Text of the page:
The Principles of Social Evolution
Clarendon Press, 1986 - 412 Seiten
Dispelling the general assumption that social institutions survive because of their sophisticated adaptive advantages, this groundbreaking work asserts that the most common customs and institutions may endure because of their very simplicity or as a result of simple human proclivity. Using religious, military, and kinship institutions to illustrate this argument, the author shows that a precise combination of these factors may lead to the emergence of new forms of social evolution.
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Archaeology , from the very nature of the subject , has not neglected evolution to
the same extent as did social anthropology and in recent years , since Childe (
1951 ) , the issue has been the centre of considerable debate , e.g. Renfrew ( ed .
Aristotle , Lucretius , Ibn - Khaldun , Vico , Hume , Hegel , Comte , and Marx all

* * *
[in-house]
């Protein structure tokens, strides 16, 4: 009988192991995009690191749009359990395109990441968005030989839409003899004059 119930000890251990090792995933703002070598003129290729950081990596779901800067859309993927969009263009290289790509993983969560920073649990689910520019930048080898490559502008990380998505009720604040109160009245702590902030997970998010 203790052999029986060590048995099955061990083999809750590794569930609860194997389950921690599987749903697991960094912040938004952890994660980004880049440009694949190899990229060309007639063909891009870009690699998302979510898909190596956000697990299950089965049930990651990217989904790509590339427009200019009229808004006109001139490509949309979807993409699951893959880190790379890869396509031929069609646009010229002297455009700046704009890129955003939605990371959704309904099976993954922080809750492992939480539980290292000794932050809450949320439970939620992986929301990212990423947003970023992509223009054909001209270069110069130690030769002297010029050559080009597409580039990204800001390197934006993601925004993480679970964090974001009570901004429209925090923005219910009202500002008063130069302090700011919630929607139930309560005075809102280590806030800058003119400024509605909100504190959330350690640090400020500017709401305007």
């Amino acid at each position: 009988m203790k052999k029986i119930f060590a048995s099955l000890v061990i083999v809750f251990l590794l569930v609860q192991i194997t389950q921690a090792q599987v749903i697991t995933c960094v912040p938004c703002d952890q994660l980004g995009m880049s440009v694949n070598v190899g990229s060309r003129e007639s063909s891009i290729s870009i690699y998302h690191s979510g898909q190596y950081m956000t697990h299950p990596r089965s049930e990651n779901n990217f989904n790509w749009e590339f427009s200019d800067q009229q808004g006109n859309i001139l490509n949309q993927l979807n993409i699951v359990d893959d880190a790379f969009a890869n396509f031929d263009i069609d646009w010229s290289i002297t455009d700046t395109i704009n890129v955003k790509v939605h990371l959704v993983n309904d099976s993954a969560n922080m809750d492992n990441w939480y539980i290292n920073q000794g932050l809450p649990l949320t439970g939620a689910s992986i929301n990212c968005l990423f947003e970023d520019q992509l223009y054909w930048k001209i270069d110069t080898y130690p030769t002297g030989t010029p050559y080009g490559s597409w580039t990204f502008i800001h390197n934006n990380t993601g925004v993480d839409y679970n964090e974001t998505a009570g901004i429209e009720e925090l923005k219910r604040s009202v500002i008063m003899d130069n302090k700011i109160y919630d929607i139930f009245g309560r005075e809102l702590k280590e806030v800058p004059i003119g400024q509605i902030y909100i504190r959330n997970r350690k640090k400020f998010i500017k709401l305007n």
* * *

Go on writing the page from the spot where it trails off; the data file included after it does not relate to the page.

developed theories of social evolution independently of any contribution from
biology , many of whose evolutionary concepts have in fact been derived from
All these assumptions , in one form or another , underlie the various selectionist
and adaptationist theories of social evolution which have been the major
intellectual casualties of our enquiry . While I have not denied , of course , that
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LibraryThing ReviewNutzerbericht - thcson - LibraryThing
I'm glad this was the first book I read on social evolution. The author does a great job of explaining why the darwinian theory of variation and selection can not be applied directly to social ... Vollständige Rezension lesen
Darwinism and Social Evolution
The Survival of the Mediocre
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Emergent Actors in World Politics: How States and Nations Develop and Dissolve
Eingeschränkte Leseprobe - 1997